Mercer prosecutor seeks death penalty for man accused of killing ex-business partner

HARRODSBURG — Mercer County Commonwealth's Attorney Richie Bottoms has filed notice of his intention to seek the death penalty in the case of a Lexington man accused of shooting and killing his former business partner.

In a document filed Friday, Bottoms gave notice of his intention to seek the death penalty among a range of other punishments against James M. Kelley, 54, who is charged with murder in the shooting death of John "Bud" Dacci, 54, on Dec. 21, 2010 in Mercer County.

"By giving this notice, it is the intent of the commonwealth to put the defendant on notice that it reserves the right to seek all authorized punishments as set forth in (state law) for a capital offense, including death," life in prison without probation or parole, life in prison without probation or parole for 25 years, life in prison, or 20 to 50 years, the notice said.

State law requires an "aggravating circumstance" — an accompanying crime or circumstance — to make homicide eligible for the death penalty.

In this case, the commonwealth asserts that it will prove that Kelley committed murder while engaging in the robbery of Dacci and the burglary of Dacci's house.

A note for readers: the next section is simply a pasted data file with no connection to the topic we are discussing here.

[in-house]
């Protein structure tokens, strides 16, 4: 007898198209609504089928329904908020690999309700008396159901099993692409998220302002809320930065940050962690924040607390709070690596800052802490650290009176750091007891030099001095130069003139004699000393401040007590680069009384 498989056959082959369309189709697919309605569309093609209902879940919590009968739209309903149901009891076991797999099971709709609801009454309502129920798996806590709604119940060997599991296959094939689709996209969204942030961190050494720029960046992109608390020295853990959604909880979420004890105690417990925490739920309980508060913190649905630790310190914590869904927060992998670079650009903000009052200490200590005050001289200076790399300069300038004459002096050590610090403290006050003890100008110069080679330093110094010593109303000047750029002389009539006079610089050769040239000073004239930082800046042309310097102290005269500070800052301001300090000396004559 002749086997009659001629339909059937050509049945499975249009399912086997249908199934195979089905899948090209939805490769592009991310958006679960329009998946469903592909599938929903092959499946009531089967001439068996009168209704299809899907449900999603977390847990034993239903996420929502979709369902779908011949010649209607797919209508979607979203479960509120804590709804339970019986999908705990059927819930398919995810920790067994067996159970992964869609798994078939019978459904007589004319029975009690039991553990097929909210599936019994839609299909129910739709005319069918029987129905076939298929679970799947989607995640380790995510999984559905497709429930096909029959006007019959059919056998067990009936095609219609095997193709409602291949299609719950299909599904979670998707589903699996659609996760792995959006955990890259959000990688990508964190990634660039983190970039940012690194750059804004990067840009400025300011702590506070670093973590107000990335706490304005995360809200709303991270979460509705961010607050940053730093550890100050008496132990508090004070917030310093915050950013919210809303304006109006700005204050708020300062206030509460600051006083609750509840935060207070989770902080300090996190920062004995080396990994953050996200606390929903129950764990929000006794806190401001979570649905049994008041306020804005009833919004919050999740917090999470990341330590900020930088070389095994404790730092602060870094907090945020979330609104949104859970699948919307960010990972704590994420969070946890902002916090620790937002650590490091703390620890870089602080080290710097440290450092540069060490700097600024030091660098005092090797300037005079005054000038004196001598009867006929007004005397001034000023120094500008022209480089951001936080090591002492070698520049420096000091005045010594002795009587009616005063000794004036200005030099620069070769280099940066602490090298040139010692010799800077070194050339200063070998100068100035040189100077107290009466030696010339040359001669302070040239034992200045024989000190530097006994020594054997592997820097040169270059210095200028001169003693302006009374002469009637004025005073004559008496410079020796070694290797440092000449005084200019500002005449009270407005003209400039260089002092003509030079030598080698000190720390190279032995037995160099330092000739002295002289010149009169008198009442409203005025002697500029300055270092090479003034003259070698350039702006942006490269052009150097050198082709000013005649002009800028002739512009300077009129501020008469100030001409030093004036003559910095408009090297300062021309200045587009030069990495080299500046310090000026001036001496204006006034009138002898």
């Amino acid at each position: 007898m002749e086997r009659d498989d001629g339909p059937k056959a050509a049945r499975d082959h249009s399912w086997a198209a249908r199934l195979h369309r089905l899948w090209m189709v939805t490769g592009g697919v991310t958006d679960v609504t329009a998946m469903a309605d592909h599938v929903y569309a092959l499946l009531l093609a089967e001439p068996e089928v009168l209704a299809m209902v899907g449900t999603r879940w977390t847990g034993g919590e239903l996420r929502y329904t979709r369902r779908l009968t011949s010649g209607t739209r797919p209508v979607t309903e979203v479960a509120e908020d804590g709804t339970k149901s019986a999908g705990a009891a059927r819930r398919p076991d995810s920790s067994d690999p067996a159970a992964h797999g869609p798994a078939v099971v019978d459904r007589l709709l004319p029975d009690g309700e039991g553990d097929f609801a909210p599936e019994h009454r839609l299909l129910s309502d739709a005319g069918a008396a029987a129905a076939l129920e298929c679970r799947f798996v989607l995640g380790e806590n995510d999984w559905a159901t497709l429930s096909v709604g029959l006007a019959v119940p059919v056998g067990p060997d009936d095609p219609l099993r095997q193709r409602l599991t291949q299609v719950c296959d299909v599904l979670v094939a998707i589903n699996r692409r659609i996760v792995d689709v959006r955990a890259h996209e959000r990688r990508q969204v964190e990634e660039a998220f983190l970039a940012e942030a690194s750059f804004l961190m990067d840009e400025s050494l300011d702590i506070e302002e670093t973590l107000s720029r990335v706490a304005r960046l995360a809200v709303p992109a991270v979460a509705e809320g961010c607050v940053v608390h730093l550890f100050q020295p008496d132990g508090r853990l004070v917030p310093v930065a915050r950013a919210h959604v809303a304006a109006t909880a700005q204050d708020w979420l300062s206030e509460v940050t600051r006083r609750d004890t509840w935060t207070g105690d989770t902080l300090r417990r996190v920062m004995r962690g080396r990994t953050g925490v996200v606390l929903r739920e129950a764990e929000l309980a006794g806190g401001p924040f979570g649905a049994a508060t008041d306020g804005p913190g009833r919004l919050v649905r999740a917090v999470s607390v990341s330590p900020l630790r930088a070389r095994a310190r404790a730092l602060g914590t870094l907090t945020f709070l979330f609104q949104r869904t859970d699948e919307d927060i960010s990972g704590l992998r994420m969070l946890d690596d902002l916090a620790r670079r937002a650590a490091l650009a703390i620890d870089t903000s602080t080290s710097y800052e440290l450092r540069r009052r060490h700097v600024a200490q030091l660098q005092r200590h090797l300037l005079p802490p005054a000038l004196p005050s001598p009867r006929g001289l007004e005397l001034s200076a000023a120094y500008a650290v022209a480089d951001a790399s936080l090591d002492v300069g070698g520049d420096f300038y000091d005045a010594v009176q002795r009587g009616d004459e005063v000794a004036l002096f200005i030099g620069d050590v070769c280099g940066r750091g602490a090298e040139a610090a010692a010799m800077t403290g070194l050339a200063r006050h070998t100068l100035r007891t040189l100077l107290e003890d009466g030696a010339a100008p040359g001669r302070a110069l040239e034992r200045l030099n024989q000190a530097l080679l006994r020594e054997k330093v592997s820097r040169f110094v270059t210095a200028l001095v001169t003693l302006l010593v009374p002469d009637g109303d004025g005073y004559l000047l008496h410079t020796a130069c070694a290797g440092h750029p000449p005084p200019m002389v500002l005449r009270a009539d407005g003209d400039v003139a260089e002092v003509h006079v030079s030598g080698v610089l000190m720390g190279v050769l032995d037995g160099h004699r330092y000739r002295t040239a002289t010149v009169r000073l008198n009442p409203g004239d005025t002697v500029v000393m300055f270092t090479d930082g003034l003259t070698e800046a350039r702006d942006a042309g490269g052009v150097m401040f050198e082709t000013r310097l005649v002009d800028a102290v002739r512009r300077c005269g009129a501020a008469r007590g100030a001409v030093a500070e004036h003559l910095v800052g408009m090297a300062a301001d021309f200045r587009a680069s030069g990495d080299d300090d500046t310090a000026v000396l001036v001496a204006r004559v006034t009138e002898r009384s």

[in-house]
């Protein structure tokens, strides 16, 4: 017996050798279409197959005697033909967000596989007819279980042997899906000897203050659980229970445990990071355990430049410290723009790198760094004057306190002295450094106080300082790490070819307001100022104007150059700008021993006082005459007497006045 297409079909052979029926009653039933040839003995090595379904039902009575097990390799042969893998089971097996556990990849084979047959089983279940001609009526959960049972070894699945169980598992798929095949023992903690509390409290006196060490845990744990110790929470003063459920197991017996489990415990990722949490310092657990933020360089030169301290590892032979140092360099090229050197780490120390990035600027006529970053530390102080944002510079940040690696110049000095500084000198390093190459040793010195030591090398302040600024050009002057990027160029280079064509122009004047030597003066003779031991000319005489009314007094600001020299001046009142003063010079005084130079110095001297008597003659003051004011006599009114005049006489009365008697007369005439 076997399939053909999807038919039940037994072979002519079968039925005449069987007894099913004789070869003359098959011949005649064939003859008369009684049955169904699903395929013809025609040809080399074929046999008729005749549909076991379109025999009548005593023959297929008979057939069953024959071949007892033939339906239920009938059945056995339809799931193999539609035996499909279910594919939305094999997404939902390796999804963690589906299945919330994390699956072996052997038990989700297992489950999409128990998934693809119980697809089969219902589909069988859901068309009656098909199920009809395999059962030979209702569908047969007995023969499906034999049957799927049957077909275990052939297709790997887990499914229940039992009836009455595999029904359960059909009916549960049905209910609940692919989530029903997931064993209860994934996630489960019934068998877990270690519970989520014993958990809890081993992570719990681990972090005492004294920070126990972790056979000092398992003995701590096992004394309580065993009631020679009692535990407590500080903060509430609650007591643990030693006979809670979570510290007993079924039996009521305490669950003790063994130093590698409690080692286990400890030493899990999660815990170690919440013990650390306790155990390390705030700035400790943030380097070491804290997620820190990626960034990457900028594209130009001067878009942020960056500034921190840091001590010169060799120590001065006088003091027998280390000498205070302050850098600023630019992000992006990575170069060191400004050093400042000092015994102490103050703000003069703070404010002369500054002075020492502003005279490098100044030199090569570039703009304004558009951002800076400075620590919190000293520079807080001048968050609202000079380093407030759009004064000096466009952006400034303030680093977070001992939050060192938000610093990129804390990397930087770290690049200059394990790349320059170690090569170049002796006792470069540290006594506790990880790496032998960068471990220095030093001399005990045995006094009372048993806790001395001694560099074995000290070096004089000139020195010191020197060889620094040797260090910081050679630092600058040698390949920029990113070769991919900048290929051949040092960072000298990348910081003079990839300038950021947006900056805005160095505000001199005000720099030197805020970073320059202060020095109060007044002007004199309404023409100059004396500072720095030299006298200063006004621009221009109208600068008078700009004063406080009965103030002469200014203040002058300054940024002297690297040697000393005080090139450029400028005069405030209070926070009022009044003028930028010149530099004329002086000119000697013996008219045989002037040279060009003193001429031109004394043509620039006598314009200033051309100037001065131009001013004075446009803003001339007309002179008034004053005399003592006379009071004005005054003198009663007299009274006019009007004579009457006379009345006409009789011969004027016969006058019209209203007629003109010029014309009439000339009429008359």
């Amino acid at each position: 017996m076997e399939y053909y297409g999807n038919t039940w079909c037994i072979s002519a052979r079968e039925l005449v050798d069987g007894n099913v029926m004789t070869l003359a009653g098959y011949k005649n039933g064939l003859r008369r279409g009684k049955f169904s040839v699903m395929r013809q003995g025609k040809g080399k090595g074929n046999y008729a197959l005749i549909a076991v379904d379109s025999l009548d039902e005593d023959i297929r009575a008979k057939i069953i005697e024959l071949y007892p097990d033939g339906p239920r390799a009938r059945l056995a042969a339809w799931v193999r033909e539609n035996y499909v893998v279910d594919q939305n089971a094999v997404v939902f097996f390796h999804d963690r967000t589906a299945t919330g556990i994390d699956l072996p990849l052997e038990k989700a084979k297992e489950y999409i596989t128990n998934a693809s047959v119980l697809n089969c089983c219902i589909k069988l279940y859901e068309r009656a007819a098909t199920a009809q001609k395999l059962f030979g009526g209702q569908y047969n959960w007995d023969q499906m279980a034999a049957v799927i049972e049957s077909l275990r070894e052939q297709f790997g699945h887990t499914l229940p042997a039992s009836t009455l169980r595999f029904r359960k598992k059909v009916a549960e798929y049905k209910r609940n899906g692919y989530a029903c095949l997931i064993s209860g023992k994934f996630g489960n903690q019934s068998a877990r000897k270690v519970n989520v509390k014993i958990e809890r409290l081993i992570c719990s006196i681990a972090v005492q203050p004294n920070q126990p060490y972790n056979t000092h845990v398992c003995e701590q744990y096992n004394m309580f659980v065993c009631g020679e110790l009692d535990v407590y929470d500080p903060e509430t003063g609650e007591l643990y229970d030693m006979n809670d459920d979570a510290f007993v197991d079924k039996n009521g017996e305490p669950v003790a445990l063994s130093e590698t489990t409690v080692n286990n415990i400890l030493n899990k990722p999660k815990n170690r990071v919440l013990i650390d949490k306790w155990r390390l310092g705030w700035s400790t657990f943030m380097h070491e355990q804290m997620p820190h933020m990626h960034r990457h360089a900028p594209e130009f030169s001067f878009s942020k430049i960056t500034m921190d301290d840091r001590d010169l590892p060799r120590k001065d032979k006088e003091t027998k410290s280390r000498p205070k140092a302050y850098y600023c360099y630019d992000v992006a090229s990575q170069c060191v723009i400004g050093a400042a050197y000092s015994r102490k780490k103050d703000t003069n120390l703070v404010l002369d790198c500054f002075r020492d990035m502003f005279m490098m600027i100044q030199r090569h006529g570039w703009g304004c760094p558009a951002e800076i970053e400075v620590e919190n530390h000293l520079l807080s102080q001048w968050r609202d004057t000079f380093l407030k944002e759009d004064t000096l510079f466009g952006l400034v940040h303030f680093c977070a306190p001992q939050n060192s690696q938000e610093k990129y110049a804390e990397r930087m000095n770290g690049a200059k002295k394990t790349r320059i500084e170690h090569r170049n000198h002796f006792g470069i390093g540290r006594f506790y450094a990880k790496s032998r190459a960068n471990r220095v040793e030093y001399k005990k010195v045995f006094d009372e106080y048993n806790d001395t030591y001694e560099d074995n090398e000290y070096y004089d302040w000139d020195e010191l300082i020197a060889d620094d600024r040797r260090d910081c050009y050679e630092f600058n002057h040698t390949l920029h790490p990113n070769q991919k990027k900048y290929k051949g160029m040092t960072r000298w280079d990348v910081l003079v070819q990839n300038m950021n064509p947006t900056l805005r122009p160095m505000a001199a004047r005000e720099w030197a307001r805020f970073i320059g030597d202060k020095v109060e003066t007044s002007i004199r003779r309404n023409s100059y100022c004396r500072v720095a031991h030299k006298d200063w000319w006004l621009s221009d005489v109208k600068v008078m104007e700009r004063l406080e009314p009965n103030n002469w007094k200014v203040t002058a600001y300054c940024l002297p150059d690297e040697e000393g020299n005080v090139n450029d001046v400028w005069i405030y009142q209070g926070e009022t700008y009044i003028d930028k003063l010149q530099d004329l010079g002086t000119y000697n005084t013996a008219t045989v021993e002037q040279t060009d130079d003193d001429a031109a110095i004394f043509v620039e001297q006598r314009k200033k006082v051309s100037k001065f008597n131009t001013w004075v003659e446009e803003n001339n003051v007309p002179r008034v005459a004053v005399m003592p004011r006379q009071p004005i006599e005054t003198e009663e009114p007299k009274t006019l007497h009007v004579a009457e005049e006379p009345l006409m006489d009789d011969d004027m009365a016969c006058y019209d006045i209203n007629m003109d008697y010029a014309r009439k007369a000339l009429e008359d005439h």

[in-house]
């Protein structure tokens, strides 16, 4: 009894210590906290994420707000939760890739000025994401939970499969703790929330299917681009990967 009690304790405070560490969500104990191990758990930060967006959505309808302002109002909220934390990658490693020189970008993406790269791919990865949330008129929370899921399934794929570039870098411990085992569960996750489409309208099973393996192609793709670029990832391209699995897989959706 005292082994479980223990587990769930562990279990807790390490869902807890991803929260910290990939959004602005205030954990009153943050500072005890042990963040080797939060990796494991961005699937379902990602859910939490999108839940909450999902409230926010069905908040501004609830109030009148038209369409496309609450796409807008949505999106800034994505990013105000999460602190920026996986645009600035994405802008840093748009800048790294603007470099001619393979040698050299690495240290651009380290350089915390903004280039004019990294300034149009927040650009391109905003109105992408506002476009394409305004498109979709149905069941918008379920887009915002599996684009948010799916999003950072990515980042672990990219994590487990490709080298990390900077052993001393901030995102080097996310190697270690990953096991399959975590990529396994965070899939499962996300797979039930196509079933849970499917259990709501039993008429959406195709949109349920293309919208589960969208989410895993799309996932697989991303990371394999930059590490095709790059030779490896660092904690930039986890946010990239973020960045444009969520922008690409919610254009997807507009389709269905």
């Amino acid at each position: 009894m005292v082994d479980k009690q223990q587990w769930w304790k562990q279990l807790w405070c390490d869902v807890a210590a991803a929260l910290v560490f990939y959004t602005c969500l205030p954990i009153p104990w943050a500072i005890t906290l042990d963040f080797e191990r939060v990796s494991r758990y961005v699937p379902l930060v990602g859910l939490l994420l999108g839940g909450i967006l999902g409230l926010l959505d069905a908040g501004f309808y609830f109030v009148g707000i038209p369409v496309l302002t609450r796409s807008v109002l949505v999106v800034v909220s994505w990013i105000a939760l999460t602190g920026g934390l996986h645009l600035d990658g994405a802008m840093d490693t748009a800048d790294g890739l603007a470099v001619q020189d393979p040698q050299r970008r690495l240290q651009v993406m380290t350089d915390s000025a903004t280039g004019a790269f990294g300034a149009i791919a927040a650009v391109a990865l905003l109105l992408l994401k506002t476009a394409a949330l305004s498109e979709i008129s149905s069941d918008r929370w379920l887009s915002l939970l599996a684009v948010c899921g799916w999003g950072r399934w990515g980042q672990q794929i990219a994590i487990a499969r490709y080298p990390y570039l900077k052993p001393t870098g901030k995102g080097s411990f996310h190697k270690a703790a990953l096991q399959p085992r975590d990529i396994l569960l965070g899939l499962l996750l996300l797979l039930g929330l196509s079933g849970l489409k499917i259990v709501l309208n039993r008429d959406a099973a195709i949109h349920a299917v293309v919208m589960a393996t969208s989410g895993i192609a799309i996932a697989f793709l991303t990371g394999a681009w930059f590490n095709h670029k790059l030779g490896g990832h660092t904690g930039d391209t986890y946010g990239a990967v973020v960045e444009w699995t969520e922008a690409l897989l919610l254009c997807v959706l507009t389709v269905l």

Court records say Kelley forced his way into Dacci's house on Ashley Camp Road near Herrington Lake and shot Dacci. Maryann Dacci, John Dacci's wife, tried to escape, but Kelley prevented her from doing so and then shot her, court records say. When Kelley fled, Maryann Dacci called 911.

Dacci and Kelley had been business partners in Dacci Heating and Air Conditioning in Lexington. Kelley was listed as the secretary of the business until 2007, according to records in the Kentucky secretary of state's office.

The prosecution's notice to seek the death penalty follows the Kentucky Court of Appeals' rejection Sept. 18 of an appeal by the public defender who represents Kelley.

Kelley initially was found to be incompetent to stand trial, but after a later evaluation, Mercer Circuit Judge Darren Peckler found that Kelley was competent enough to participate. Public defender Susanne McCollough appealed that later ruling and sought to prohibit Peckler from enforcing the order in which he found Kelley competent to stand trial.

The appeals court ruled that "trial courts make the ultimate determination regarding a defendant's competency to stand trial." Furthermore, the appeals court ruled that Kelley, if convicted, may then appeal Peckler's determination of competency. And if Kelley's condition deteriorates, he "may request a review of his competency by the trial court at that time."

Kelley suffered a traumatic brain injury as a result of a self-inflicted gunshot wound to the head on Dec. 22, the day after the Mercer County shootings. Kelley had shot himself outside a Richmond hospital.

Maryann Dacci filed a wrongful-death lawsuit last year against Kelley in which she said she is entitled to damages for pain and suffering, medical and funeral expenses, destruction of her husband's earning capacity, and other damages. That suit is pending in Mercer Circuit Court.

Kelley also faces charges of first-degree robbery, first-degree assault and first-degree burglary. A trial date has not been scheduled, but a status hearing in the case is scheduled for Nov. 13 in Harrodsburg.